What's in the Proposed New Texas Textbooks? Segregation Wasn't All That Bad


What will students learn about segregation if the State Board of Education approves new social studies textbooks publishers have submitted this year for use in Texas public schools? Bowing to the desires of right-wing politicians on the State Board of Education, some of the textbooks give legitimacy to neo-Confederate arguments about “states’ rights” causing the Civil War and the legacy of slavery after that war.

As Edward Countryman, distinguished professor of history at Southern Methodist University in Dallas, points out in his report on the proposed history textbooks for the TFN Education Fund, rejects the textbook suggestions that “states’ rights” was a major cause of secession and the war that followed:

“The concept of ‘states’ rights’ in an abstract sense as a defense of secession did not appear until after the conclusion of the Civil War. Contemporaneous documents and statements by southerners make it plain that slavery was the underlying reason for their action.”

But the failure of some textbooks to teach students about the severity of the discrimination and oppression suffered by African Americans in the decades after the war is also problematic. McGraw-Hill’s United States Government textbook, for example, understates the tremendous and widespread disadvantages of segregated African-American schools compared to white schools during the Jim Crow era:

“Under segregation, all-white and all-African American schools sometimes had similar buildings, buses, and teachers. Sometimes, however, the buildings, buses, and teachers for the all-black schools were lower in quality. Often, African American children had to travel far to get to their school.”

Dr. Emile Lester, an associate professor of political science at the University of Mary Washington who reviewed the government textbooks for the TFN Education Fund, was critical of this passage:

“The case study severely understates the tremendous and widespread disadvantages of African-American schools compared to white schools and the limitations placed on educational opportunities for blacks in general during the Jim Crow period.”

You can read more about the problems in proposed new social studies textbooks for Texas public schools here: tfn.org/history. While you’re there, sign the petition calling for textbooks based on honest, accurate history, not the ideological beliefs of politicians on the State Board of Education. The state board is set to vote in November on which textbooks to approve.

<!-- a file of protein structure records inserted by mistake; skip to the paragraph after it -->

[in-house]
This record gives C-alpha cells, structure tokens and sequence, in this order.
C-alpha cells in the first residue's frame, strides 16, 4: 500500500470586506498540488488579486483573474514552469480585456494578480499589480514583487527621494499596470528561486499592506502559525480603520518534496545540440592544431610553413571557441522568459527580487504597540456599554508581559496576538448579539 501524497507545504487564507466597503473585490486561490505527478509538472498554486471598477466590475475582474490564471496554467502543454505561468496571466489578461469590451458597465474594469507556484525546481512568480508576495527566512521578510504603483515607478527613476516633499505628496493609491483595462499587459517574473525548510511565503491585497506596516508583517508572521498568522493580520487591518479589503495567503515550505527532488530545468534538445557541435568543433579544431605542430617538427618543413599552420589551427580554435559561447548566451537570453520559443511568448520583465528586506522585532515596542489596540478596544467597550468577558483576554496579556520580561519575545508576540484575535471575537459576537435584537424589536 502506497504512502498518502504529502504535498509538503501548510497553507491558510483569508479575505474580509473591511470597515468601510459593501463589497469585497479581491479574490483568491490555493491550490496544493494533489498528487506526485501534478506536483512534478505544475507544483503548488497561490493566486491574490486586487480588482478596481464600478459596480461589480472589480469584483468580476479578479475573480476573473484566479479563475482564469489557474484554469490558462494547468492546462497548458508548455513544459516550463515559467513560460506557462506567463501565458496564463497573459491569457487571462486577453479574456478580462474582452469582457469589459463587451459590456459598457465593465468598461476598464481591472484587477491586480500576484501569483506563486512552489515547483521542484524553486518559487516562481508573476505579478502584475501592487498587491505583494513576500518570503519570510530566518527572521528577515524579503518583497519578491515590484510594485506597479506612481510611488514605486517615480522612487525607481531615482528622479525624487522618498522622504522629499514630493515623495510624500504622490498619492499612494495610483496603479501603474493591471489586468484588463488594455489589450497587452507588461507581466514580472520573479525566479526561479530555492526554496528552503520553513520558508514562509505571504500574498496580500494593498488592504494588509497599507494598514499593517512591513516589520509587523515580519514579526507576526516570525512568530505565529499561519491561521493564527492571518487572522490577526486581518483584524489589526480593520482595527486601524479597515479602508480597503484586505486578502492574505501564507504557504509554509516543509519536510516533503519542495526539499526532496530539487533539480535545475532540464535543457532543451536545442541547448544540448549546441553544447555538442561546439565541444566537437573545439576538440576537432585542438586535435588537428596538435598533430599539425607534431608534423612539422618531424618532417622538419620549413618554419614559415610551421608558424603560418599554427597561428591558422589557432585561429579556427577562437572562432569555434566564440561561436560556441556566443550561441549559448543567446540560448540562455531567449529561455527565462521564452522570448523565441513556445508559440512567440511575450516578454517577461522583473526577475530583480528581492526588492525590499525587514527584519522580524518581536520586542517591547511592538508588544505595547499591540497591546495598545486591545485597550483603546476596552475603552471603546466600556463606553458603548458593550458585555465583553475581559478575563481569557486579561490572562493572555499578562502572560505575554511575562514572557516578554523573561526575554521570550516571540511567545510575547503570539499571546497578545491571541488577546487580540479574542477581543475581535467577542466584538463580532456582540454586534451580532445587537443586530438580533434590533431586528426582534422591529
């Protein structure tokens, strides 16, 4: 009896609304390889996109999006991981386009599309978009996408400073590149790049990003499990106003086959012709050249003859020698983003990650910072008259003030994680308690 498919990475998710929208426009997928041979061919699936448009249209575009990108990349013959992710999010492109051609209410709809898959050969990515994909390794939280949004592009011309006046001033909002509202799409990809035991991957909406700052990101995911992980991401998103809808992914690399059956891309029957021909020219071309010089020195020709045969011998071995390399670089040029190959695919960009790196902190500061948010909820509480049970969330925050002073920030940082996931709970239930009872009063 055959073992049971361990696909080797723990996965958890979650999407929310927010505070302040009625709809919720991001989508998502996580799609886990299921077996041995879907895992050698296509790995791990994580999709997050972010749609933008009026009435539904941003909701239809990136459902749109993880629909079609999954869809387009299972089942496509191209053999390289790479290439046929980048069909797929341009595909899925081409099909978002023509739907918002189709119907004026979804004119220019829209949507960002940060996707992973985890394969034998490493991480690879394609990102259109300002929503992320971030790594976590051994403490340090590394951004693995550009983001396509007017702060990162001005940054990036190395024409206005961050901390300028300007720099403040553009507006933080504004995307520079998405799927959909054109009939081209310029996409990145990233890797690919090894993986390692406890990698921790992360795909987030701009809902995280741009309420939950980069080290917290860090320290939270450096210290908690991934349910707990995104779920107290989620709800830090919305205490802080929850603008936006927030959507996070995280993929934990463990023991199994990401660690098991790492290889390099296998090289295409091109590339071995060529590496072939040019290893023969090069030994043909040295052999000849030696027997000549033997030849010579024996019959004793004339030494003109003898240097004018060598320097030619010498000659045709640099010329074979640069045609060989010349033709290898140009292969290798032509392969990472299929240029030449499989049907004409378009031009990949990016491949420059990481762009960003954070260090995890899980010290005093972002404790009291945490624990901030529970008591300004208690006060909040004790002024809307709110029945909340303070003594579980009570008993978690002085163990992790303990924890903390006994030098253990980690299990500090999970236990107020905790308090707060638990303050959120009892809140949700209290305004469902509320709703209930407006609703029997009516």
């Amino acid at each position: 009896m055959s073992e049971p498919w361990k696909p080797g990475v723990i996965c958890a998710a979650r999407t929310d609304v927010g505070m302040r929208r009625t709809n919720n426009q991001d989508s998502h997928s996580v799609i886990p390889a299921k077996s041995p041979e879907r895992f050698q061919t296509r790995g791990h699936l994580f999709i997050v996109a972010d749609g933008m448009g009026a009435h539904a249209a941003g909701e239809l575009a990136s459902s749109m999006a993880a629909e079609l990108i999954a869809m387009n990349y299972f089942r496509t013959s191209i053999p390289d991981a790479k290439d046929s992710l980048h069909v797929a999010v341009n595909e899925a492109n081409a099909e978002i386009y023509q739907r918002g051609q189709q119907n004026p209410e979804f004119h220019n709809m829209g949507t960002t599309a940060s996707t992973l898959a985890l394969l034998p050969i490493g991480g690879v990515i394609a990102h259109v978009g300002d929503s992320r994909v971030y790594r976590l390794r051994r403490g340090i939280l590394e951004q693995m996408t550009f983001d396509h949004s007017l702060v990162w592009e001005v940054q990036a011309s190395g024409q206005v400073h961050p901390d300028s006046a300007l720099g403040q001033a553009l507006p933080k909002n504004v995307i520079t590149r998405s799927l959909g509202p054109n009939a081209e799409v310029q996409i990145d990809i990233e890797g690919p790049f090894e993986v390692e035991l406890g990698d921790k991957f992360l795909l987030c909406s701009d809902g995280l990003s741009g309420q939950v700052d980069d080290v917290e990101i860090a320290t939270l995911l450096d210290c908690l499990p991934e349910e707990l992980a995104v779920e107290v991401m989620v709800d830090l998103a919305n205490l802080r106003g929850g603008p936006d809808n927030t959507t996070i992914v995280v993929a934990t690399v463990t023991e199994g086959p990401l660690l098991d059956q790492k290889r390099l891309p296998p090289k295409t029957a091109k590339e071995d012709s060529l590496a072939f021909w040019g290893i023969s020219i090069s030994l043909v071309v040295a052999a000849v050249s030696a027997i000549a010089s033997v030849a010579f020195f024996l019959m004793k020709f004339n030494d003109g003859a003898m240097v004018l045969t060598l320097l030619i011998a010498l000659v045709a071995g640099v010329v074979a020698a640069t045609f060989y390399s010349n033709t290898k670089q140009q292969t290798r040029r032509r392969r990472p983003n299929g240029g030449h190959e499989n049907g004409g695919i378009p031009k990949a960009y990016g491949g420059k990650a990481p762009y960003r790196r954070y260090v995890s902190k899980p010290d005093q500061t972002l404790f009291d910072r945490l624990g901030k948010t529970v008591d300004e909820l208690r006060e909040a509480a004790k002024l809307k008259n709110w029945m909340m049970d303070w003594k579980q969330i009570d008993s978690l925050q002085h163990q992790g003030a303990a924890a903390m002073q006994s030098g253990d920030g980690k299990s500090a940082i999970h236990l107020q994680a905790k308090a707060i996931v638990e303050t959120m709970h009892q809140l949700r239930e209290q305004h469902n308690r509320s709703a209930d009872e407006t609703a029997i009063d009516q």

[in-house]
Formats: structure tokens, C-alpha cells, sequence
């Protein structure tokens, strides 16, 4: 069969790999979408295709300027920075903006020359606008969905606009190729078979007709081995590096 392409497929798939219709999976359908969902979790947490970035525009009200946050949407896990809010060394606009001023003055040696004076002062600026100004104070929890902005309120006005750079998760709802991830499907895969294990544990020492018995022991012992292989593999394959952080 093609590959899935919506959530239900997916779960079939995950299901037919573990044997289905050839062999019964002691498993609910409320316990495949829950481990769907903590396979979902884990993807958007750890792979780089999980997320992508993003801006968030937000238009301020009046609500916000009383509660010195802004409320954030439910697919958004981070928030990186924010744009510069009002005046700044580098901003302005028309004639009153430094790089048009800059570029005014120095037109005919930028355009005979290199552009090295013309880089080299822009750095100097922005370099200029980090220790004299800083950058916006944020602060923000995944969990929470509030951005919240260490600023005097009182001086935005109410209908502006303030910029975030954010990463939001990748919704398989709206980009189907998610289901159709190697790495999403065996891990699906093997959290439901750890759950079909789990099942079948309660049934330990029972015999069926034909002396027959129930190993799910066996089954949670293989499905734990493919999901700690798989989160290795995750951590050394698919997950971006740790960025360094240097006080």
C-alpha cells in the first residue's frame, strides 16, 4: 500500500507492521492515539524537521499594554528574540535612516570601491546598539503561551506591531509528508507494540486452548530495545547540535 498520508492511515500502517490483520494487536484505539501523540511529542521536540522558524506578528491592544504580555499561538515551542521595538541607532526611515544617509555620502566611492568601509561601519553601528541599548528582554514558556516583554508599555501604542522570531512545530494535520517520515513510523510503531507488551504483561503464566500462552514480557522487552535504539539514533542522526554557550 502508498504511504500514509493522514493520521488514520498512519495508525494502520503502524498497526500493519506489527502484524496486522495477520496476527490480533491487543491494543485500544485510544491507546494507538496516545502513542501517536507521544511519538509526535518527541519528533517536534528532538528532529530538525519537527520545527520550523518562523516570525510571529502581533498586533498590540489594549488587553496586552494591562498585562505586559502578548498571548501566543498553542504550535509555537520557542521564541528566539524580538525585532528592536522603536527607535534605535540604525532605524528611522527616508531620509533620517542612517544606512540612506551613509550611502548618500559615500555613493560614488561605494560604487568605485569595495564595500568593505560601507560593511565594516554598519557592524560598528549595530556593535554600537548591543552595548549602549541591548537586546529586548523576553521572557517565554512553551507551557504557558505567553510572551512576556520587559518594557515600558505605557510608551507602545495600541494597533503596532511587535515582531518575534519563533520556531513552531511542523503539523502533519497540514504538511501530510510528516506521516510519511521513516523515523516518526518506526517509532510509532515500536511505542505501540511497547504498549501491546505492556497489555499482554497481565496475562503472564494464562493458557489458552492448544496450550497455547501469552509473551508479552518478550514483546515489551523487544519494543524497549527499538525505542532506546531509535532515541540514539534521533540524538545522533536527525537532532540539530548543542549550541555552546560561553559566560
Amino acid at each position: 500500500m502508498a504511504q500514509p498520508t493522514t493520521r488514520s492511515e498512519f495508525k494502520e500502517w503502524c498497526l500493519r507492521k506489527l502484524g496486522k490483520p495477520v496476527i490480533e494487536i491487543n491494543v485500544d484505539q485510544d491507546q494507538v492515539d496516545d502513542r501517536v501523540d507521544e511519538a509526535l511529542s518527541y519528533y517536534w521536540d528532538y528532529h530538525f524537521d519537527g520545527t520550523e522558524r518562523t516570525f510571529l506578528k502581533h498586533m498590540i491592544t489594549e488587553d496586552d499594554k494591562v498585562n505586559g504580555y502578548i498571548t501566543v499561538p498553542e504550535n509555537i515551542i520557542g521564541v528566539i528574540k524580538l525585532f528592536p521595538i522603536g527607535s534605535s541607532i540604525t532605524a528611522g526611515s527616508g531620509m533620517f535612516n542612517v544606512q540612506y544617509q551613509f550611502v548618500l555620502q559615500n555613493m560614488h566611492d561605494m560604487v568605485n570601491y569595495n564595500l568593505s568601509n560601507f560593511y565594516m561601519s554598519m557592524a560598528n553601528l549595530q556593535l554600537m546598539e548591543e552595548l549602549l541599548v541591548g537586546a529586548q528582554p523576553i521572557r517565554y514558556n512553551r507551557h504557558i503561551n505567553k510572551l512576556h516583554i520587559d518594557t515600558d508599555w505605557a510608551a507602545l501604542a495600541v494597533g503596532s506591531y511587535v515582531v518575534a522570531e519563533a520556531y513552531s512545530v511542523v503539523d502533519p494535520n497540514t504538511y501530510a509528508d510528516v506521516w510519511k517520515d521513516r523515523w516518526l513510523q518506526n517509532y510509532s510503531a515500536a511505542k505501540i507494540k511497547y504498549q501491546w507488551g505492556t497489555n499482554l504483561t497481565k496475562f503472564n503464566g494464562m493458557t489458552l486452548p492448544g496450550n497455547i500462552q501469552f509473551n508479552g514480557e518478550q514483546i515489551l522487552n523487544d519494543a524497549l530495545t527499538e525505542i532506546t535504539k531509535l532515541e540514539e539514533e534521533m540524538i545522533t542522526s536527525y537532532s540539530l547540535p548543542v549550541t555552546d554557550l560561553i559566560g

SegregationSupporters  SegregatedSchools2

7 thoughts on “What's in the Proposed New Texas Textbooks? Segregation Wasn't All That Bad

  1. The top photograph in the TFN blog post is from Clinton, Tennessee, which is located just 5 miles down the road from me. The local community hereabouts, white and black, have made a documentary film about the experience of the Clinton 12 in the 1950s. In addition, they have established a fine museum devoted to the community experience involving the Clinton 12.

    Things really came to a head in town when the white pastor of First Baptist Church in Clinton volunteered to escort the 12 scared black kids down the hill from their homes to Clinton High School. Afterwards, a white mob cornered him and beat him up badly. The next Sunday he preached a famous sermon around the theme: “There are no color lines at the cross.”

    You can learn all about it here:



      1. The recent documentary film entitled “The Clinton 12” would be an excellent addition to TFN’s library—if you have a library. It is still available for purchase on DVD.

        If today were August 27, 1956 and the conservative members of the Texas SBOE were on the local school board in Clinton, Tennessee, I wonder which side of this issue they would have taken? Just wondrin’?

      2. One more thing. Not too long after the Edward R. Murrow report (above) was finished, members of the local white hate group secretly planted explosives in Clinton High School and blew it to smithereens. The message was clear. If the negroes were going to attend Clinton High School, then they were going to see to it that no one (not even the white kids) would attend the high school. Fortunately, the nearby school system in Oak Ridge, Tennessee (established under the Manhattan Project) agreed to take all the Clinton high school students for that school year. There was no trouble in Oak Ridge.

    1. I just watched the video attached to the first comment (from “Charles”). It’s a January 1957 episode of Edward R. Murrow’s “See It Now,” and I didn’t expect to watch the whole thing but I couldn’t look away. The response in Clinton TN to school integration by the white students, the faculty and school board, the local chamber of commerce, and especially a courageous and eloquent Baptist preacher are truly inspirational.

  2. Just in case some of the two-bit, wingnut Texas bigots out there might like to see it and be ashamed of themselves for breathing the same air as decent people, the Clinton 12 went on to live interesting and productive lives. They are all old people or deceased now, but the following link provides a brief biographical sketch of each “worthless negro” and what he or she accomplished throughout their life.:


    “Now, aren’t you ashamed of yourselves?”